I would argue that you’re the one setting up a straw man by mischaracterizing my position as not taking in the views of those who commented earlier, and in creating the appearance that multiple people have already rejected my assertions. Since I, and then Jonathan1 posited the question, only three people have replied in any direct fashion on this issue of intellectual consistency – you, Shmuel and David A.M. Wilensky.
    The vast majority of commentators prior to this ignored the inherent hypocrisy in having two, utterly inconsistent positions, focusing instead on the content of the offending politics.
    Shmuel, seeing the need to be consistent, offered that politics be removed completely. David A.M. Wilensky countered, also in a way that was consistent, that politics should certainly remain in the synagogue.
    You proposed to demonstrate the difference between supporting one (healthcare) and opposing the other (Hatikvah). Thus, as the only party to actually attempt to stay consistent – while remaining inconsistent – I fully took your argument into account, and refuted it.
    It’s the difference between the rabbi expressing his/her own views (which everyone is free to agree or disagree with, as for any other d’var torah) vs. creating a norm in which everyone is expected to join in (and disagreement is, at the very least, conspicuous — maybe you don’t HAVE to stand and sing Hatikvah when everyone else does, but if you choose not to, you’re in the position of actively protesting).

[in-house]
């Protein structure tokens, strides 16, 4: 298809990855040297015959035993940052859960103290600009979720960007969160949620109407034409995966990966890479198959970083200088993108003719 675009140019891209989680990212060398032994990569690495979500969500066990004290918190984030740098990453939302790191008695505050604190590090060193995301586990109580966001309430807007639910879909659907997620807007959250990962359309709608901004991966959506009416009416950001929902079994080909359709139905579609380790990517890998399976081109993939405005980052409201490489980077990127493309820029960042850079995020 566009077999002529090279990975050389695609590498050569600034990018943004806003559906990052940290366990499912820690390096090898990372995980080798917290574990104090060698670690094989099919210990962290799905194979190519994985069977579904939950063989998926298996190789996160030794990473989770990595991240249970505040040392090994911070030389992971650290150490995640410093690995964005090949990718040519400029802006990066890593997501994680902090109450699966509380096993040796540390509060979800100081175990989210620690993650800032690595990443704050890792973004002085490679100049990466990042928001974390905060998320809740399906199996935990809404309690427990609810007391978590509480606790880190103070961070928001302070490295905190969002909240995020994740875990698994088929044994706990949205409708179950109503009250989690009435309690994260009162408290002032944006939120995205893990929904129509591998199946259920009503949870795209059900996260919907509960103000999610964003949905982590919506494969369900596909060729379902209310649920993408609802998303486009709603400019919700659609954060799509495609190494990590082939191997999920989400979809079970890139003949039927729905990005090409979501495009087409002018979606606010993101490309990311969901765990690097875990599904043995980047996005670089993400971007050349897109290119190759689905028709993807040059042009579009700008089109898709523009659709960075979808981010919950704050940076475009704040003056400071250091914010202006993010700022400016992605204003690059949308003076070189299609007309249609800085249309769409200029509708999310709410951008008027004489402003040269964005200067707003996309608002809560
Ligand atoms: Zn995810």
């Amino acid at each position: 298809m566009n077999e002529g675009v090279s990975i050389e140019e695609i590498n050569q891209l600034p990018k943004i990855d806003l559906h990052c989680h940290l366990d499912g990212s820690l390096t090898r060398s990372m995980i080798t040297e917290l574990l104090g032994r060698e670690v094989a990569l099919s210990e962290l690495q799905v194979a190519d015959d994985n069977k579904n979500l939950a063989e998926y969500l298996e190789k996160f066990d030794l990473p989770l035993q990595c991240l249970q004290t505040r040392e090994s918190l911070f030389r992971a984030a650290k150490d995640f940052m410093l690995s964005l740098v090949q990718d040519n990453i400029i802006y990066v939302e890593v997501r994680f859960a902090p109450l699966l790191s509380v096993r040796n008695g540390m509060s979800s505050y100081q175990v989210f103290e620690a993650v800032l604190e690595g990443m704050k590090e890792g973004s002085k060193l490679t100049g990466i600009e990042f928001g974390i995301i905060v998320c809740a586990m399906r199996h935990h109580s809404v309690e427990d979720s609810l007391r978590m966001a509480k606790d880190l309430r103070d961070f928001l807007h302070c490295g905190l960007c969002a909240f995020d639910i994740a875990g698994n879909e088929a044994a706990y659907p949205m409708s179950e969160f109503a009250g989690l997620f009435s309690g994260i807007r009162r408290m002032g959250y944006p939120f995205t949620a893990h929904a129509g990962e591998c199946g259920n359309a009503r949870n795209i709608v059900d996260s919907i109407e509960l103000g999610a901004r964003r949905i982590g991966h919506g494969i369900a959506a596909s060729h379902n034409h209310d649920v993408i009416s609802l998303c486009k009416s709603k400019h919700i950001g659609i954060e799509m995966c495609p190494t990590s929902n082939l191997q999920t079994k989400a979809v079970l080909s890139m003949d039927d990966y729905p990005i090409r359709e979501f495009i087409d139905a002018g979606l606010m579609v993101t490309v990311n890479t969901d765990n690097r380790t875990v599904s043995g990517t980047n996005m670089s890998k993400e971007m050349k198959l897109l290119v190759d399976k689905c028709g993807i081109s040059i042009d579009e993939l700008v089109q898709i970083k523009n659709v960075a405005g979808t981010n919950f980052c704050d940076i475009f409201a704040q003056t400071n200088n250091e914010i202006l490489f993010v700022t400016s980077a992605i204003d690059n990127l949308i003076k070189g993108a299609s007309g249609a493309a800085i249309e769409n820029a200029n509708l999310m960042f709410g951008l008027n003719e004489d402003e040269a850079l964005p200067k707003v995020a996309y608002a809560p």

I responded that there is no difference between the situations you are describing. In both cases, a captive audience is held hostage to a Rabbi’s preferred political views, under threat of peer pressure, potential embarrassment, ridicule and social ostracism should they protest.
    Regarding “creating a norm”, I believe you are using an imprecise analogy. If for Hatikvah, the act of compliance is to stand and sing and the act of protest is to stay seated and be silent, then for Healthcare, the act of compliance is to remain seated in the audience and listen, while the act of protest is to stand and remove yourself from the synagogue. Both place the protester in a position of “actively protesting”, and thus subject to social stigma.
    As I said earlier… captive audience… a Rabbi’s personal policy preferences… social pressure to comply. If you favor one type of political intrusion into the synagogue, and do not favor the other, you are intellectually inconsistent, and thus a hypocrite.

  46. I don’t even know Hatikvah by heart! Were I in one of these synagogues, I would have stood up and not known what to sing.

  47. (But nobody would think of doing that, because that’s stupid)
    It’s only “stupid” because a shofar-like chant is useless to passing Obama’s Healthcare, whereas distributing talking points actually leads to political mobilization.

  48. I promised I’d get back with some kind of survey of what happened at Conservative synagogues during Shabbat’s ersatz shofar service, but there’s been zero discussion of the matter on the RA’s listserv. Apparently, the topic is so loaded that noone feels like broaching it…